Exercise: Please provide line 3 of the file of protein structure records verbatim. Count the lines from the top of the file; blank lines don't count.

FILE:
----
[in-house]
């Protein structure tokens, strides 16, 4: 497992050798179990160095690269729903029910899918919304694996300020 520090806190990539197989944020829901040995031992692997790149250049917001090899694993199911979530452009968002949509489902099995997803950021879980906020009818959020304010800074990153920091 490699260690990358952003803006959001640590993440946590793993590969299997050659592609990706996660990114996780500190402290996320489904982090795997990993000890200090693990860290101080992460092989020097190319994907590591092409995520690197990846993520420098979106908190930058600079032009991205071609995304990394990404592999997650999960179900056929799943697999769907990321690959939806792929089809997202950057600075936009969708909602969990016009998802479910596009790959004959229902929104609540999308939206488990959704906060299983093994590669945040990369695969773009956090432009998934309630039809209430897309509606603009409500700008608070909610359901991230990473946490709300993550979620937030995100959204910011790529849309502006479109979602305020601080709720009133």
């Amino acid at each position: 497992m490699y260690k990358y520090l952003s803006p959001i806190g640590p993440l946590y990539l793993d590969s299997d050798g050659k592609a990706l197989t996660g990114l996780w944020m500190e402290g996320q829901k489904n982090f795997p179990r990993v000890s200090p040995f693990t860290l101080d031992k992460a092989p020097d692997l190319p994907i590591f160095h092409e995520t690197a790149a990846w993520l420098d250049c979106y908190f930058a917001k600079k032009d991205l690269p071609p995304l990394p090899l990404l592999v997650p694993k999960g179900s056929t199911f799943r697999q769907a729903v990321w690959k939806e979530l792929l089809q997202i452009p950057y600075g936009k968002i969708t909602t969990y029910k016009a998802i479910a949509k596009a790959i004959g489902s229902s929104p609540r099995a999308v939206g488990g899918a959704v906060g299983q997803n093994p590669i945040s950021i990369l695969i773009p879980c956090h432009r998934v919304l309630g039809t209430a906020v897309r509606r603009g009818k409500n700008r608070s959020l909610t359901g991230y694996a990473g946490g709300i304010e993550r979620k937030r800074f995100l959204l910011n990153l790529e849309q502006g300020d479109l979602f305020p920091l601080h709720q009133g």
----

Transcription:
């Amino acid at each position: 497992m490699y260690k990358y520090l952003s803006p959001i806190g640590p993440l946590y990539l793993d590969s299997d050798g050659k592609a990706l197989t996660g990114l996780w944020m500190e402290g996320q829901k489904n982090f795997p179990r990993v000890s200090p040995f693990t860290l101080d031992k992460a092989p020097d692997l190319p994907i590591f160095h092409e995520t690197a790149a990846w993520l420098d250049c979106y908190f930058a917001k600079k032009d991205l690269p071609p995304l990394p090899l990404l592999v997650p694993k999960g179900s056929t199911f799943r697999q769907a729903v990321w690959k939806e979530l792929l089809q997202i452009p950057y600075g936009k968002i969708t909602t969990y029910k016009a998802i479910a949509k596009a790959i004959g489902s229902s929104p609540r099995a999308v939206g488990g899918a959704v906060g299983q997803n093994p590669i945040s950021i990369l695969i773009p879980c956090h432009r998934v919304l309630g039809t209430a906020v897309r509606r603009g009818k409500n700008r608070s959020l909610t359901g991230y694996a990473g946490g709300i304010e993550r979620k937030r800074f995100l959204l910011n990153l790529e849309q502006g300020d479109l979602f305020p920091l601080h709720q009133g």